Tuesday, September 26, 2017

September 26, 2017, Kim’s Weekly Garden Newsletter

" 'I grow old, I grow old,' the garden says.  It is nearly October.  The bean leaves grow paler, now lime, now yellow, now leprous, dissolving before my eyes.  The pods curl and do not grow, turn limp and blacken.  The potato vines wither and the tubers huddle underground in their rough weather-proof jackets, waiting to be dug.  The last tomatoes ripen and split on the vine; it takes days for them to turn fully now, and a few of the green ones are beginning to fall off."
-   Robert Finch

Monarch on tithonia

Hi Gardeners

It may almost be October but it feels more like almost August here.  How I would like a nice summer thunderstorm right now.  We haven’t had anything but a few sprinkles since the beginning of the month and like many of you, we are sweltering in 90 degree+ temperatures with high humidity.  My garden is definitely looking old and crunchy, coated with white dust swirling off the limestone road.  When I water the beds along the house the dust turns to a white slime on the plants.

The trees are losing their leaves but we aren’t seeing much color.  You need cool nights for that.  The trees just look sad, dirty and limp.  I feel sorry for them.  We really need some soaking rain before they go into dormancy.

The annuals are still blooming, but even they are looking a bit old.  The landscape roses put out a flush of new blooms.  We are still picking tomatoes and peppers.  I’m ready to clear the vegetable garden out but it’s just been too hot to work out there.  One of our pumpkins rotted on the vine and I’m worried about the rest.

My houseplants are still outside.  Some of them are really liking the heat. I will start bringing them inside this week if we get cooler weather as predicted.  It still doesn’t look like frost is coming any time soon though.

Schools around here are giving kids days off because of the heat.  Our schools aren’t built for hot weather. There’s no air conditioning and few windows that open.  It’s the first time I can remember kids getting days off in the fall for heat.  Weather forecasters are saying a warm September generally predicts a warm winter.  That’s fine but I could use some cooler fall temperatures about now to get me in the mood to prepare for winter.

The hummingbirds are gone and most of the robins.  The turkey vultures are still here.  I’ve been seeing more monarchs this week than I have seen in several years, which may be one good thing to come from hot fall weather.   

Poisonous Houseplants

Once again an article is circulating in social media about a toddler dying from eating a houseplant called dumb cane or Dieffenbachia.  The article goes on to breathlessly state that a bite of dumb cane can kill a child in a minute and an adult in minutes. The supposed author claims her own child died from the plant.  That didn’t happen.  This article is hogwash, a ridiculous made up story for clickbait.  Here’s part of the false story, I’ll talk about Dienffenbachia a bit later.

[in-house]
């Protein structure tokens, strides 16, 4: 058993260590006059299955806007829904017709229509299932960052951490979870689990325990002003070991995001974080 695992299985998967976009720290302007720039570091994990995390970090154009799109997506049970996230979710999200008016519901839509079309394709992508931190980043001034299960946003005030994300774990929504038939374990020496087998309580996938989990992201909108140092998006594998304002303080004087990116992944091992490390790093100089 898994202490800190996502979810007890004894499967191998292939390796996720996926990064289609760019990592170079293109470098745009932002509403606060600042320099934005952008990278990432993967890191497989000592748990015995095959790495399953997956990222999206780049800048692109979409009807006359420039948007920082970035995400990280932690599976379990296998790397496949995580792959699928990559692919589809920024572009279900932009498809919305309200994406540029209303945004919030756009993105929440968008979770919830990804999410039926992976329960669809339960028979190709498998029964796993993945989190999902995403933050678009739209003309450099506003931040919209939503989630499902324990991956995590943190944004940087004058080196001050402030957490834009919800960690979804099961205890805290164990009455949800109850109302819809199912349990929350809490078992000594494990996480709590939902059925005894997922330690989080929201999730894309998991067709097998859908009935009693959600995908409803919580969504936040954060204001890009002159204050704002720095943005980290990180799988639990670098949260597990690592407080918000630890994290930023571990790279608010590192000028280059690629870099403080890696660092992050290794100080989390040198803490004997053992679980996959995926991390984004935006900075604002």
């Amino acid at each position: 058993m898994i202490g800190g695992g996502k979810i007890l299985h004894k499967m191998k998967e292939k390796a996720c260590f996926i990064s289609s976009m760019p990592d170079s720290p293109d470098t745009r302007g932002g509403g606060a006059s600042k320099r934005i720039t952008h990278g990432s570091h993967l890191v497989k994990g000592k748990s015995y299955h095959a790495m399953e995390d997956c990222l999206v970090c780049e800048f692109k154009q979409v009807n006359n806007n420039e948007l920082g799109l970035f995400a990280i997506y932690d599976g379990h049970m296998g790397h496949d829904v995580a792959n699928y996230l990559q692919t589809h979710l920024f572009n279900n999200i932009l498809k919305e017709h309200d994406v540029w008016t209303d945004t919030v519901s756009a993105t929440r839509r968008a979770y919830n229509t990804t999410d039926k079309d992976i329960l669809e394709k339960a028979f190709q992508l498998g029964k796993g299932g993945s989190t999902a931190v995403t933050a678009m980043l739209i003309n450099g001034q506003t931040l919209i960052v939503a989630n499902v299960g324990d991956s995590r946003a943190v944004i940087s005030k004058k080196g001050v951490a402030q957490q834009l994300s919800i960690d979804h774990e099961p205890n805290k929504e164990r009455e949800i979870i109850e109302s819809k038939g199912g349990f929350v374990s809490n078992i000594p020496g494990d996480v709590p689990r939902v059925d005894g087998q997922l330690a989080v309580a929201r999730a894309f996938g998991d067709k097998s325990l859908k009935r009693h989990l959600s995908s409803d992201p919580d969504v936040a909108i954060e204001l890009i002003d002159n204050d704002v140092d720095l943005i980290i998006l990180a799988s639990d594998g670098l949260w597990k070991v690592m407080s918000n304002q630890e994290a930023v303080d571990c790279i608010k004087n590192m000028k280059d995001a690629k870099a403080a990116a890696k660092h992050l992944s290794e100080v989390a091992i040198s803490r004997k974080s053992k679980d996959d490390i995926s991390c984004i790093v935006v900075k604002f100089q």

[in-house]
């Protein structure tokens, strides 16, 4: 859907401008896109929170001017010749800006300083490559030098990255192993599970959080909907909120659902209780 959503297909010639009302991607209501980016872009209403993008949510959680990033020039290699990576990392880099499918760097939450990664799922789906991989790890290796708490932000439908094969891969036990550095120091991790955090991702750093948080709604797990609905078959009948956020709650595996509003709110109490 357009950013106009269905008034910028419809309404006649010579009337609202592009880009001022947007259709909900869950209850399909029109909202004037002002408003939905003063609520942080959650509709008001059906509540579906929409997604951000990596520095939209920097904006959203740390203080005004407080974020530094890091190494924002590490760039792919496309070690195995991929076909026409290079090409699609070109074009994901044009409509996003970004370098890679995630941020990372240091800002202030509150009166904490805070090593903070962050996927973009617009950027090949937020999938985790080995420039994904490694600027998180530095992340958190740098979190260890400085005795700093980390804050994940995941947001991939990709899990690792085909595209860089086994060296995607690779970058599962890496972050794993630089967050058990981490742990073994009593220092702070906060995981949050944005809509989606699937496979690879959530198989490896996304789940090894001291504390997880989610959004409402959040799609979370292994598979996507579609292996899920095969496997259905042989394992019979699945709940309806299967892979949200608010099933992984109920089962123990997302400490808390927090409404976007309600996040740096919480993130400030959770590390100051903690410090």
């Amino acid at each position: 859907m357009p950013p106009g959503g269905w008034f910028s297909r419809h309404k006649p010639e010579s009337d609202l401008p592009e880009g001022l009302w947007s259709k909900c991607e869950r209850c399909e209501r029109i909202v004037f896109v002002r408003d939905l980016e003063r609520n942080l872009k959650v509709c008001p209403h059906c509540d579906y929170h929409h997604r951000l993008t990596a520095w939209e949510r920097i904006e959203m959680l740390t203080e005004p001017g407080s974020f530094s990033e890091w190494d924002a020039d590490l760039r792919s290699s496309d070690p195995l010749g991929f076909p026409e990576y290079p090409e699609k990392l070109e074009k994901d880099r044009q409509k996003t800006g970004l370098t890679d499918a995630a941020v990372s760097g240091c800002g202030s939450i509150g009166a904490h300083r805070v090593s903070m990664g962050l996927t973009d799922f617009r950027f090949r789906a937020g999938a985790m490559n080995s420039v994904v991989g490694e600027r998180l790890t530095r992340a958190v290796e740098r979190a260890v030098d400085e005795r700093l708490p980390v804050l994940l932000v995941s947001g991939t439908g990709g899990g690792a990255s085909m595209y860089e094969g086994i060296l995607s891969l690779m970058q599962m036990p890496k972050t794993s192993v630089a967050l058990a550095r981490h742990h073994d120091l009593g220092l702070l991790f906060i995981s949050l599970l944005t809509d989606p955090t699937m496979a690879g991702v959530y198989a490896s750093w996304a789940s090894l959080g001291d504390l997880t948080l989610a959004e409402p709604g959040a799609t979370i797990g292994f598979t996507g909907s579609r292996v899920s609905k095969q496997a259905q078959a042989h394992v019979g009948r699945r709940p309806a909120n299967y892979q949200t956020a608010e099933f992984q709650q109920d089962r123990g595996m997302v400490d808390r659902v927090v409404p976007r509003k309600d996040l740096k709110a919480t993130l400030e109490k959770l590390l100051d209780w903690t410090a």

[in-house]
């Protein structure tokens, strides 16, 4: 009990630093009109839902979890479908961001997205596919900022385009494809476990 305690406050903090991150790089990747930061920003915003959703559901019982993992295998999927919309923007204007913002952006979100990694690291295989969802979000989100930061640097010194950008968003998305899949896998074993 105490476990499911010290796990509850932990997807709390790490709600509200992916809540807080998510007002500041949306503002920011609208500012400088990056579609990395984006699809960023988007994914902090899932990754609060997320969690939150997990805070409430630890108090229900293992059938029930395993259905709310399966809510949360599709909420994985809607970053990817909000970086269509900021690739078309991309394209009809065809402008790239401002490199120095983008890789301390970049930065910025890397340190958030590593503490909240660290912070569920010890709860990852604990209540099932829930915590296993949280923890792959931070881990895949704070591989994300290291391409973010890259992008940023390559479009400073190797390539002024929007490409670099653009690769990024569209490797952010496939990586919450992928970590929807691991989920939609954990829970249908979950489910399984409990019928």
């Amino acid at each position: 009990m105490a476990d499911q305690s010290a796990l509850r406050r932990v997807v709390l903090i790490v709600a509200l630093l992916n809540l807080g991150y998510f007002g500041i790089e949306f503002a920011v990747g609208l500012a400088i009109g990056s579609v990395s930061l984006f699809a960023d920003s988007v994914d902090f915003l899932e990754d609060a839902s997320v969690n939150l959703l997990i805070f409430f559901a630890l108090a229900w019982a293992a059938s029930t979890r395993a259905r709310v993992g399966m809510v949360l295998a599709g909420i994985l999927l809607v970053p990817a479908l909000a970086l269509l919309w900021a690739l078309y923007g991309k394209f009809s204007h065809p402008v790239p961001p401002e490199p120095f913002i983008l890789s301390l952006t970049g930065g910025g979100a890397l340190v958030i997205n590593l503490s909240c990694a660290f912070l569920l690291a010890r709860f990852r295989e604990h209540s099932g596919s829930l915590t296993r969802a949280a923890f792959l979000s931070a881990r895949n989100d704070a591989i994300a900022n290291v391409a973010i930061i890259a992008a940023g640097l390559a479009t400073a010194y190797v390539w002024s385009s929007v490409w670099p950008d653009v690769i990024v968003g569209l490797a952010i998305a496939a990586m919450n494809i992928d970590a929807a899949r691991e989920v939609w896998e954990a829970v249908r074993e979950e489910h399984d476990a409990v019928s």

“Please read this carefully. My son died because he put a piece of leaf in his mouth and tongue and these swelled to suffocate. This plant is very common in many homes and offices. It is deadly poisonous and dangerous, to the point of killing a child in 1 minute and an adult in 15 minutes. If you touch it by chance you should never bring your fingers to your eyes, as this could cause permanent blindness. Warn your friends and family.”

At a time when many people are bringing plants indoors this kind of scaremongering alarms many people who then moan that they have to get rid of their plants, just in case.  So how poisonous are houseplants and should you worry about having plants in the house with kids and pets?  The answer is that you should be much more worried about other things you bring into your house.  Research of official statistics reveals very, very few accidental deaths are caused by plants normally in the home.  In fact I could find only one death attributed to a houseplant in recent statistics (last 20 years).  That was a child dying in the hospital 17 days after eating philodendron. 

Things that are much more dangerous to children and pets than houseplants in your home are:  (from 2015 poison control records, ranked from top cause down )-Cosmetics/Personal Care Products, Cleaning Substances (Household), Analgesics, Foreign Bodies/Toys/Miscellaneous ,Topical Preparations, Vitamins, Antihistamines, Pesticides, Dietary Supplements/Herbals/Homeopathic medicines. All of these things cause more poisoning incidences than plants.

Let’s discuss what constitutes plant poisoning when it comes to those lists of plants toxic to children and pets.   Many places publish extensive lists and it seems like every plant imaginable is on them.  But these lists commonly don’t distinguish between plants that might give someone a mild stomachache or diarrhea and those that could be deadly.  Many also don’t tell you if its skin contact with a plant that causes problems like rash or blisters or if you have to eat the plant to have problems.  If you eliminate plants which cause mild stomach problems or rashes the list of poisonous plants is greatly reduced, and even fewer of those plants are common houseplants.